How a Focus on Writing Across the Curriculum Can Help Boost Writing Skills
In the February 2017 issue of the Educational Leadership journal, California teacher Kelly Gallagher made a straightforward declaration: “Wide swaths of students are not developing their writing skills.” Gallagher, who works with high school students, based this conclusion on workshop sessions he has held with teachers from around the country. What’s more, Gallagher and his fellow teachers know that these lagging writing skills are “foundational” to their students’ “literate lives.”
To further underscore the basis of his concern, Gallagher cited a 2015 study by Education Trust. According to Gallagher, when the nonprofit advocacy group asked middle school teachers whether they thought their classroom assignments “reflect today’s higher standards,” the answer was overwhelmingly “no.” In particular, teachers reported spending little class time on “rigorous” writing tasks. Highlighted statistics from the report include:
Only 9 percent of assignments required students to write more than one paragraph at a time.
Students were asked to write only one- to two-sentence responses 17 percent of the time.
Close to 20 percent of assignments required students to do no writing whatsoever.
Less than 10 percent of science and social studies assignments involved written work longer than one paragraph.
Addressing the problem
In the remainder of the article, Gallagher described how teachers in his district have turned a problem—students’ declining writing skills—into a collaborative opportunity. For the past three years, the district has embarked on an ongoing “Writing Journey” in an effort to “raise the volume and quality of student writing across the curriculum.” The first step was to ask a fundamental question: Why is writing “crucial to students’ literacy development”?
According to Gallagher, “Students—and some teachers—think that the only reason kids are asked to write in school is to demonstrate what they already know.” However, research from Langer and Applebee (1987) found that the purpose of writing goes beyond allowing students to share their knowledge. Indeed, it is also “a tool that generates new thinking,” and “the very act of writing leads students to new ideas that they would not have produced had they been simply asked to listen or talk.”
Writing across the curriculum
Moreover, Gallagher contended, enhancing writing skills can bring about “deeper thinking in any content area.” This notion is backed up by another February 2017 Educational Leadership article that explores why writing is a good fit for math classes. According to the authors, keeping a math journal can encourage students to “work out their solutions and confusions” on paper and find ways to explain their thinking to others. Further, writing about math is a way for peers to evaluate one another’s work from a different angle and provide evidence and counter-evidence related to their classmates' mathematical conclusions. Writing can also encourage what the authors termed “mathematically creative thinking” while simultaneously nurturing students’ budding literacy skills.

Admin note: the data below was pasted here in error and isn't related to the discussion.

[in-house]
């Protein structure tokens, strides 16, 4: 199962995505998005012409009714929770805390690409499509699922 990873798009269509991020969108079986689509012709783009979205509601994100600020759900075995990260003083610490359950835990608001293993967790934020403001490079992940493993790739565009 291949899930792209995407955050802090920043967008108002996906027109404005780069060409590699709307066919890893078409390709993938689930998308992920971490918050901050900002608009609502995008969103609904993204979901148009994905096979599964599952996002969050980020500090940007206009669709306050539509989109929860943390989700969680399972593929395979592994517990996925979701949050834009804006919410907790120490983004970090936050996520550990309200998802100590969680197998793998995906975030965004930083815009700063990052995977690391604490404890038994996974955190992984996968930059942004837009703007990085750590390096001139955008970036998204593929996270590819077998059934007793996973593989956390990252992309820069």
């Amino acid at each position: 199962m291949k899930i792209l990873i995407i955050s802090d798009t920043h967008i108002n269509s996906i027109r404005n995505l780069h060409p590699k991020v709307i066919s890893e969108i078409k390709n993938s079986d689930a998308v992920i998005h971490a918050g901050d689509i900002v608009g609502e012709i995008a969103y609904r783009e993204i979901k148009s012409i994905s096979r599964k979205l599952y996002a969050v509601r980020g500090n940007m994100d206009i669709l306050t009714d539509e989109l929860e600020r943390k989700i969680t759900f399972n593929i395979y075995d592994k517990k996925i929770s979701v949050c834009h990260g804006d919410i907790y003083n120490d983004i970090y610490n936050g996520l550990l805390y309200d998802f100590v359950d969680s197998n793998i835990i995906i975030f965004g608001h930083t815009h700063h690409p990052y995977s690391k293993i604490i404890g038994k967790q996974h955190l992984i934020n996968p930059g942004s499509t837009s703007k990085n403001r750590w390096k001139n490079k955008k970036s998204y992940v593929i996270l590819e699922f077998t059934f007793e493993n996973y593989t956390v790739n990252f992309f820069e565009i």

For the teachers at Gallagher’s high school, deftly integrating writing into all curriculum areas—including math—started with a clear directive that writing would take place in “all classes” to underscore the idea that it could truly be integrated school-wide.
Since then, teachers in the Anaheim Union High School District have engaged in continuous reflection and information-sharing about the “Writing Journey.” Three years into the process, principals and department chairs at every school reported “significant increases in the quantity and quality of student writing.” Looking to the future, a continuous reflection process will allow the district to revisit its plans with the aim of better supporting teachers as the journey continues.
In the end, the ultimate goal is to give everyone—teachers, administrators, and parents—a “bigger picture of students’ literacy development.” Along the way, the district has concluded that emphasizing writing cannot be a short-lived initiative. Instead, as Gallagher phrased it, this is simply “good teaching.”
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